Starting Your Next Personal Project

David duChemin

There is much talk in the photography world about “personal projects.” Like anything that becomes a catch phrase, the words themselves get more play than the thing they represent. In other words: a lot of talk, much less action. And when it comes to personal projects, action is everything. Here are three ways to gain momentum on your next project. 

1. Choose a theme or subject

Don’t flesh it out. Don’t make fancy flowcharts or, for the love of Ansel, start writing an artist statement. Just choose something that you love, something that you’re curious about, perhaps something of which you’ve made a few images and thought, Hey, I like that, I should do more. Choose one. This is the hardest part for most people. Don’t get paralyzed; this isn’t the only personal project you’re ever going to do. If you have a list, great! Pick the first one, and keep growing that list. You’ll need it when this next project is done. Whatever you do, don’t feel the need to have the whole thing worked out. You’ll never begin if you do it that way. The magic of these projects is that you discover  as you go.

2. Choose your constraints

Do this as soon as possible. Write it down. “I will create a series of 12 square format black and white photographs that explore the relationship between my cat and my aardvark.” Those are well-expressed constraints. Add a deadline and you’re off to the races. Add an outlet for how you will share them, and I’ll send you a gold star. "By the end of October, I will create a series of 12 square format black and white photographs that explore the relationship between my cat and my aardvark. These will be printed 12” x 12” and displayed at the local Aardvark and Cat Rehab Centre in November.” Constraints are everything. Choose them well, choose them quickly, and then move on. Again, if you decide you want to change the constraints, do it. If you have a good reason. In Italy recently, I set out to do a black and white series. The work became not just colour, but bright, vibrant, colour. It was the initial constraint that got me to that point, then I changed it. And if you have a whole list of the kinds of things you want to do, make a list, pick one and move on.

3. Begin today: don’t wait

Don’t deliberate. Pick up your camera and make the first steps. Make the first photograph, render it in colour or black and white, print it, and put it on the wall with a deadline written across it in red Sharpie marker (or whatever you need to do to get excited) to see one small step’s worth of momentum, and to begin to get ideas about what that next step looks like.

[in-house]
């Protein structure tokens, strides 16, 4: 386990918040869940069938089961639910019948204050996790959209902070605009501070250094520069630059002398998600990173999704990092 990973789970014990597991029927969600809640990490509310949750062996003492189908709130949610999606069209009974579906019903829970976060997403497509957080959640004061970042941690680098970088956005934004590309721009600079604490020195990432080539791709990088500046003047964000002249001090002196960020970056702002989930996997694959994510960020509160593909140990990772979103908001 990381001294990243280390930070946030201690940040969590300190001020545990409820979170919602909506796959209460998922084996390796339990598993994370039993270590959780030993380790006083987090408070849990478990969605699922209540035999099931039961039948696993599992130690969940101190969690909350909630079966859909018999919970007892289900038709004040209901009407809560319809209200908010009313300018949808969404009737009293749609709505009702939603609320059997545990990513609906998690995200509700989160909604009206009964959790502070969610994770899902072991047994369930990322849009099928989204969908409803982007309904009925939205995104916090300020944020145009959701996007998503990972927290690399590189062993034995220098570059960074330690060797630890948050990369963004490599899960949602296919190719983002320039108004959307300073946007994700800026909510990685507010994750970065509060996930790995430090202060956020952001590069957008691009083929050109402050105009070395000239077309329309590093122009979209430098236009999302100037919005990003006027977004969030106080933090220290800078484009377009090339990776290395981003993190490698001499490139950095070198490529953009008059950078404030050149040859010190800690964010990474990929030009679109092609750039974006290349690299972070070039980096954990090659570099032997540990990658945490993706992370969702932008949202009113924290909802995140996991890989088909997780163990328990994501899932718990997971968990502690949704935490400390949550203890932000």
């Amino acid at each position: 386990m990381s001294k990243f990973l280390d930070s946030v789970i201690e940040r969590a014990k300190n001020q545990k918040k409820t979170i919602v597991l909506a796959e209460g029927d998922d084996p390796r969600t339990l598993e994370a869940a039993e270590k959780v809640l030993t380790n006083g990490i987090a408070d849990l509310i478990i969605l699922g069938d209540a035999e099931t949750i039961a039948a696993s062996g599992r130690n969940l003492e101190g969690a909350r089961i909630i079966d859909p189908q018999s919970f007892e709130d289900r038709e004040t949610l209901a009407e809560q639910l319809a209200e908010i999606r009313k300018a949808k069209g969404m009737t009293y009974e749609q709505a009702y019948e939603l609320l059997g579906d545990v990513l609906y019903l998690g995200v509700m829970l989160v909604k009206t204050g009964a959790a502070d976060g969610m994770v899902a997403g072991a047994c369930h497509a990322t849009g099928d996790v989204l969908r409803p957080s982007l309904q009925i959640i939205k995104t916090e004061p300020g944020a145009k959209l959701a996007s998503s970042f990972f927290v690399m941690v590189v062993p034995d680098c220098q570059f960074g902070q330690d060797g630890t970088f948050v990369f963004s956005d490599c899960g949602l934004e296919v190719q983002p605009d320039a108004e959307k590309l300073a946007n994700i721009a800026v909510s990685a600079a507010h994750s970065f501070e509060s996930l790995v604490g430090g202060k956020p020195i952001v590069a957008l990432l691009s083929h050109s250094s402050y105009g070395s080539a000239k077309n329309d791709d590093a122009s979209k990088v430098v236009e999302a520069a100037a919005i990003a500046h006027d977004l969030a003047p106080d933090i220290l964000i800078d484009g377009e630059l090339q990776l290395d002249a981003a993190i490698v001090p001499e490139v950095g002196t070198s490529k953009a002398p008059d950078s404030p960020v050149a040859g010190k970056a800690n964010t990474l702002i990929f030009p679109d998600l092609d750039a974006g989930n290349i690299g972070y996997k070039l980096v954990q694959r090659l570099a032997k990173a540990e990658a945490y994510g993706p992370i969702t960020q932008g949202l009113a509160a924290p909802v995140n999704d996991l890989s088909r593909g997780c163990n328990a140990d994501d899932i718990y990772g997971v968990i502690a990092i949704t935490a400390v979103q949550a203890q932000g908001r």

Those are the three steps I take to begin a personal project. The key is not letting yourself think so much that you get paralyzed. And don’t let the constraints rule you. They are there to guide and to prompt, but not to undermine your creativity. Most often, for me, constraints are the single greatest ally in completing a project, but once in a while they just don’t work. Or they change. I set out to use a 16:9 aspect ratio and find the 4:5 is stronger. I adjust. If the constraint moves you forward, use it. If it holds you back, change it. But do it quickly, and move on. The best time to begin is now. Momentum is everything. Ideas come hard and fast once you start moving on something; they come slowly when you’re sitting down chewing your pencil or surfing Instagram looking for ideas. The best ideas come from the work, not the other way around.
The three images posted with this article are from a short personal project in Venice recently, while doing a workshop about this very subject. My theme became the waking up of Venice, and my constraints included the use of Fuji Velvia film emulation, strong shapes and colours, shadows, and backlight. To the end, that project has become broader and will be a longer series that includes other Italian cities.
David duChemin is the founder and Chief Executive Nomad of Craft & Vision. A world and humanitarian photographer, best-selling author, speaker, and adventurer, David can be found at
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  • I needed spark so I signed up for a class. The instructor saw my work and pointed me here. The momentum is building and everything you say is gold. I’m so glad I’m here!

    Al Kukitz on
  • Very inspiring. Thanks for the motivation. After reading your article i just wrote down a few ideas for new projects. I also realised that shooting doors is my lifelong project. Do not ask me why but i can not get by without shooting a nice door.

    Anastasios on
  • I felt like this was a personal letter to me. Thank you!

    Karen O'Hern on
  • Very helpful ! Thanks ! I will print this article !
    Needed that. My own photos are a mix oft different themes and styles and I had already the feeling I must be more consistent to make progress.

    Bernd on

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